Frontiers in thermal engineering: Low dimensions and extreme conditions - Research Seminar
|Event Date:||March 23, 2023|
|Hosted By:||Aeronautics and Astronautics
|Time:||10:30 - 11:45 a.m.
|School or Program:||College of Engineering, Aeronautics and Astronautics
David B. Brown will give a research presentation on his work as Chancellor’s Postdoctoral Fellow in mechanical engineering at UCLA. His current research focuses on high-temperature thermal properties and cooling of hypersonic leading edges.
Increased power density caused by the miniaturization of modern microelectronic devices has led to thermal management challenges which degrade performance and reliability. At small length scales, the thermal properties of electronic materials can differ significantly from their bulk counterparts. The associated rise of surface area to volume ratio heightens the importance of interfaces, a bottleneck to heat removal quantified by the thermal boundary conductance (TBC). New materials such as two-dimensional (2D) graphene and transition metal dichalcogenides (TMDs) are under investigation for applications in next-generation devices.
The interfaces will play a critical role in the overall performance of these materials. A fundamental understanding and precise characterization of the thermal transport properties at the interfaces of these materials is essential to ensure energy-efficient operation and long lifetime in future electronic devices. Time-domain thermoreflectance, a pump-probe optical technique, was used to explore the TBC at the interface of metals and graphene, 2D hexagonal boron nitride and graphene, and its spatial variation at the interface of the 2D semiconducting TMD molybdenum diselenide and metals. The results highlight important considerations for the design and performance of next-generation devices featuring 2D materials.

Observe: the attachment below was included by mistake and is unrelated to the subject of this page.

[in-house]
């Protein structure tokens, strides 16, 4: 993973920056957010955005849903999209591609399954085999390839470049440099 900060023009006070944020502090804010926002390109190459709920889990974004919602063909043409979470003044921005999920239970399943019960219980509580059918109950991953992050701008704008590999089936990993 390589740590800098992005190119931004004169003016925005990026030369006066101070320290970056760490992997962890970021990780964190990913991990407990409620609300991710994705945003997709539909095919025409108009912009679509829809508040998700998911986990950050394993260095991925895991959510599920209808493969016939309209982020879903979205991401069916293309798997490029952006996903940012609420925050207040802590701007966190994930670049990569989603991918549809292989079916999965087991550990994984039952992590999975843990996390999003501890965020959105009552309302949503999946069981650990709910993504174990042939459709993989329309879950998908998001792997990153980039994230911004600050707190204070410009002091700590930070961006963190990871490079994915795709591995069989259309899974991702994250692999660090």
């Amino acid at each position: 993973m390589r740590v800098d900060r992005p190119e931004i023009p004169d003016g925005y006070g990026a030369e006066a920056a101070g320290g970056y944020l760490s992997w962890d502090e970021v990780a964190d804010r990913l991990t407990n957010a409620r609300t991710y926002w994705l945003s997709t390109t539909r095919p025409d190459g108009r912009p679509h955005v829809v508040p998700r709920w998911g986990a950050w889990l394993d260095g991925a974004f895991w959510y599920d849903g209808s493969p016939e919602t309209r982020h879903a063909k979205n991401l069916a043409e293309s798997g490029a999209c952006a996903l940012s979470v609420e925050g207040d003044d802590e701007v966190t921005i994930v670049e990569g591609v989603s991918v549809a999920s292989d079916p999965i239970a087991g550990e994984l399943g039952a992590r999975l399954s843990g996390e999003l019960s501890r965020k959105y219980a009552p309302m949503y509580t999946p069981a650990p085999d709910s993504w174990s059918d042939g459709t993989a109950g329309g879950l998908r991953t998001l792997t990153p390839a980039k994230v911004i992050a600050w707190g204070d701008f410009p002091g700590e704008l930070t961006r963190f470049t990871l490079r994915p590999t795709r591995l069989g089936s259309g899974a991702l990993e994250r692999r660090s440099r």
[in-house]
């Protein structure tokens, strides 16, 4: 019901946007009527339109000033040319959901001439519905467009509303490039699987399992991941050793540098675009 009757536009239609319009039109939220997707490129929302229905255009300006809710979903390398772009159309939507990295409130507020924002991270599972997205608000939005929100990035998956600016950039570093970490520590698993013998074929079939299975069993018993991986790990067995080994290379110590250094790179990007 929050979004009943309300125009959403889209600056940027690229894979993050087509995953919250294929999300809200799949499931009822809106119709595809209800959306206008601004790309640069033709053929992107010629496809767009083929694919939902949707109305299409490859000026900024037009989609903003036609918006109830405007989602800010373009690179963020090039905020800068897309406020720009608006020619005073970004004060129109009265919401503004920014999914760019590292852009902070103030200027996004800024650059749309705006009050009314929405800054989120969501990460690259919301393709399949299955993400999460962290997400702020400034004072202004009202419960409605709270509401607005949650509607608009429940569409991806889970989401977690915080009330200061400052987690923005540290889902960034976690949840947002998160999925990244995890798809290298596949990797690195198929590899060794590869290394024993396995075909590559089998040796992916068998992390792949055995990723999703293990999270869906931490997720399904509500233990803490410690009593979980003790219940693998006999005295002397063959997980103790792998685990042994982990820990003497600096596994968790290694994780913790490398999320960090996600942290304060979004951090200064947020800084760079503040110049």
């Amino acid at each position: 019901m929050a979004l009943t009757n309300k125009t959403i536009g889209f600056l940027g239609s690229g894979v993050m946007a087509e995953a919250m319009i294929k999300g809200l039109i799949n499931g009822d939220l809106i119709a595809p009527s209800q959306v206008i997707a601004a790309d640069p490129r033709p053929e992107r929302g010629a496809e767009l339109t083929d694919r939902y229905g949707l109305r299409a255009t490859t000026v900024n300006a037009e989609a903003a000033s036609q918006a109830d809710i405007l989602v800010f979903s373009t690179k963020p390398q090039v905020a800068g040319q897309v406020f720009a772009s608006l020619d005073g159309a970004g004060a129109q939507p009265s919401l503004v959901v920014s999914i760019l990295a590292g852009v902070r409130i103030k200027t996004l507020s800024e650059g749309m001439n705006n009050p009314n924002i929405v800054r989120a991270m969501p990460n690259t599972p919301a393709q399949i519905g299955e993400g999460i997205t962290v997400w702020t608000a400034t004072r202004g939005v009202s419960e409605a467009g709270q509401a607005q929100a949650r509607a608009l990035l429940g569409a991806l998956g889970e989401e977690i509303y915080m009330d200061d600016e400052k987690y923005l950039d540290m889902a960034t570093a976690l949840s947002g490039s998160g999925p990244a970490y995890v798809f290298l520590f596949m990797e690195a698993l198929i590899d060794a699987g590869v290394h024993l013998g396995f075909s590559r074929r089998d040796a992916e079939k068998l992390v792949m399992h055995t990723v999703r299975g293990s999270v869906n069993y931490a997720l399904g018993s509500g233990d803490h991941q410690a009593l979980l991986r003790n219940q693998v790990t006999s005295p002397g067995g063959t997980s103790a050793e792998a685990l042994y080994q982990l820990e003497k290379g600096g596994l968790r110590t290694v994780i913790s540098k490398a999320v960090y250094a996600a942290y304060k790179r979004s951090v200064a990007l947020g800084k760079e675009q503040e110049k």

Hypersonic vehicles, which travel at Mach 5 or higher, are an active area of research around the globe. In the hypersonic flight regime, mechanical, chemical, and thermal phenomena, which are less significant at low speeds, become more influential. These vehicles are subjected to extreme temperatures, one of the main factors limiting their further development. As a result, the aerodynamic design requirements must be balanced with thermal management concerns for sustained flight at hypersonic speeds, with specific attention given to the leading edge because of the significant heat fluxes in this region.
Thermionic cooling for hypersonics has been proposed and modeled but not yet characterized experimentally in detail. When combined with evaporative transpiration cooling of the molten thermionic material, the vehicles are predicted to survive higher sustained heat fluxes while experiencing reduced temperatures. An analytical, multi-mode cooling model is developed to estimate the surface temperature around the stagnation point, the location of maximum heat flux near the leading edge of hypersonic vehicles.
Experimentally, the presence of heat spreading by reflected thermionic electrons is readily evaluated by indirect measurements of apparent thermal diffusivity, e.g., the ability of a planar solid to spread heat radially, via a modified Ångström’s method featuring a concentrated light source to measure high-temperature thermal diffusivity that has been validated using various materials. Through combined multiphysics modeling and experiments, new design criteria can be established for hypersonic leading edges.
David B. Brown completed his Ph.D. in Mechanical Engineering at the Georgia Institute of Technology in 2019. His research interests are heat transfer, energy systems, and hypersonics. During his Ph.D., he used ultrafast lasers to investigate the thermal transport in two-dimensional materials and thin films for the thermal management of electronic devices and other energy systems. David received multiple fellowships, including the National Science Foundation Graduate Research Fellowship. In 2018, he won an Outstanding Paper Award at the IEEE Intersociety Conference on Thermal and Thermomechanical Phenomena in Electronic Systems. After graduation, he joined Raytheon Intelligence and Space (formerly Raytheon Space and Airborne Systems) in El Segundo, CA, where he used his heat transfer background to perform thermal analysis of spacecraft hardware. David is currently a Chancellor’s Postdoctoral Fellow in the Mechanical and Aerospace Engineering Department at the University of California, Los Angeles. His current research focuses on high-temperature thermal properties and cooling of hypersonic leading edges.